Provincial Health Services Authority
The BC Centre for Disease Control is warning the public not to consume watermelon jelly prepared by Jamnation Fine Foods that were sold in 120 ml-sized jars. This jelly was sold at charity booths in various locations in British Columbia in 2010. This product may be contaminated with Clostridium botulinum. Toxins produced by this bacterium may cause botulism, a life-threatening illness.
"This recall was prompted by a suspect case of botulism on Vancouver Island, and the subsequent investigation of foods recently consumed by the individual," explains Dr. Eleni Galanis, Physician Epidemiologist with BCCDC, an agency of the Provincial Health Services Authority. "Botulism is a serious illness, and it is critical that anyone who purchased this item discard it immediately."
"The signs and symptoms of botulism cover a wide spectrum," notes Dr. Galanis. "Symptoms can begin anywhere from six hours to one week after someone has eaten food containing the toxin."
Symptoms may include blurred vision, slurred speech, and difficulty in swallowing - as well as muscle paralysis that moves progressively down the body, affecting the arms first, then the legs. Botulism can also trigger paralysis of the breathing muscles, which can result in death unless assistance with breathing is provided.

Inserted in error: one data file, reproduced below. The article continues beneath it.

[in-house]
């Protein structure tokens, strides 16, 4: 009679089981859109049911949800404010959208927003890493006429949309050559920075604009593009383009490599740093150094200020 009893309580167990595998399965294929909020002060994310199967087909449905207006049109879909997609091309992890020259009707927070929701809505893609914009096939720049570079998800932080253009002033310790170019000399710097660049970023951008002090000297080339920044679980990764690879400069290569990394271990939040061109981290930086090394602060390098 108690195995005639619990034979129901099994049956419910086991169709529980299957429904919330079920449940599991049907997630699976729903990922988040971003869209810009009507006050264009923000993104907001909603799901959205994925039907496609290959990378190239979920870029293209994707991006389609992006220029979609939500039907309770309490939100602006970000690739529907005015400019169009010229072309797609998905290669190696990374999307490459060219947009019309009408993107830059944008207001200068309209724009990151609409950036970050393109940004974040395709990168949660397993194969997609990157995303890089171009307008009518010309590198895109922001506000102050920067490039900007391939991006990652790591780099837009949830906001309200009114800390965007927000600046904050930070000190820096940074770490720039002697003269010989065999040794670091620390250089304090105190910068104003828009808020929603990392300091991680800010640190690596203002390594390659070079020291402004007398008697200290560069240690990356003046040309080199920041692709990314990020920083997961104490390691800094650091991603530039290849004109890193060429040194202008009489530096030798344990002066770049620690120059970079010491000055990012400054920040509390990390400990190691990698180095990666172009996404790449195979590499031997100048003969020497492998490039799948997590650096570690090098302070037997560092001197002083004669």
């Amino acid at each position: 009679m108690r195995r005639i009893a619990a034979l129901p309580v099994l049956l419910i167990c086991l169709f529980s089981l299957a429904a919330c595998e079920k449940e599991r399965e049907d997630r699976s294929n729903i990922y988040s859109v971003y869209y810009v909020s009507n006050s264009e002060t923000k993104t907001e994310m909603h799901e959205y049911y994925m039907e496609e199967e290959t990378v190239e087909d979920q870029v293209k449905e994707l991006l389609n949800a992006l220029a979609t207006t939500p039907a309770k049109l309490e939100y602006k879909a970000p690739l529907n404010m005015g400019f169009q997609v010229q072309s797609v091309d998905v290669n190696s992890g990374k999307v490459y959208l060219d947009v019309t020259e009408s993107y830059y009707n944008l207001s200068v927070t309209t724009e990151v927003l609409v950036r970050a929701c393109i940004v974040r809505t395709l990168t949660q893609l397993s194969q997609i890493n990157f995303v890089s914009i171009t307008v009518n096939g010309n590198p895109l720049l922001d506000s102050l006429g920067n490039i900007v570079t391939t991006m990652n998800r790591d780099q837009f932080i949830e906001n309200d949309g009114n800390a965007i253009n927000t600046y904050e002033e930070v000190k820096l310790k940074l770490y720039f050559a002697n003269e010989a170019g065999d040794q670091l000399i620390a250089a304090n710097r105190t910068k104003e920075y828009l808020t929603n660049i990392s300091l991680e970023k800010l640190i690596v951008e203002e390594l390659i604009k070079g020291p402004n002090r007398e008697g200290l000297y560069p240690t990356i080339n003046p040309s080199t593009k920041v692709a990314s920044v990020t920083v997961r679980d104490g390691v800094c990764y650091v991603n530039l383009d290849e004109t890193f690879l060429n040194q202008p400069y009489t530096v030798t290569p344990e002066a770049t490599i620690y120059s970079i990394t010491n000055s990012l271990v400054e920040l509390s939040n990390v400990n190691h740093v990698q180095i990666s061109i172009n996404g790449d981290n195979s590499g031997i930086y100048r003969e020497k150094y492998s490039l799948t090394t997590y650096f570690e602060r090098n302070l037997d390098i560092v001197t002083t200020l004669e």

"The jelly consumed by the case was sold through the British Columbia Huntingtons Research Foundation charity booths in Duncan, and may also have been sold in other parts of province," explains Sion Shyng, Food Safety Specialist at the BCCDC. "We're concerned that this product may still be in the homes of consumers as jellies can be stored and consumed long after they are purchased."
The BCCDC is currently working with B.C. health authorities and the B.C. Ministry of Health Services to ensure the recalled product is removed from distribution and is investigating any possiblecases of illness.
"The BCCDC Public Health Microbiology and Reference Laboratory is one of the few laboratories in Canada capable of conducting tests for botulism," explains Dr. Judy Isaac-Renton, Medical Microbiologist and Public Health Laboratory Director. "Public health works closely with physicians on all potential cases of botulism, and any need for laboratory tests have to be approved by public health laboratory experts."
If you have consumed this product and have symptoms compatible with botulism, call the 24-hour HealthLink BC line at 811, contact your physician, or view the BC HealthFiles on botulism at www.bchealthguide.org/healthfiles
For more information, please visit: www.bccdc.ca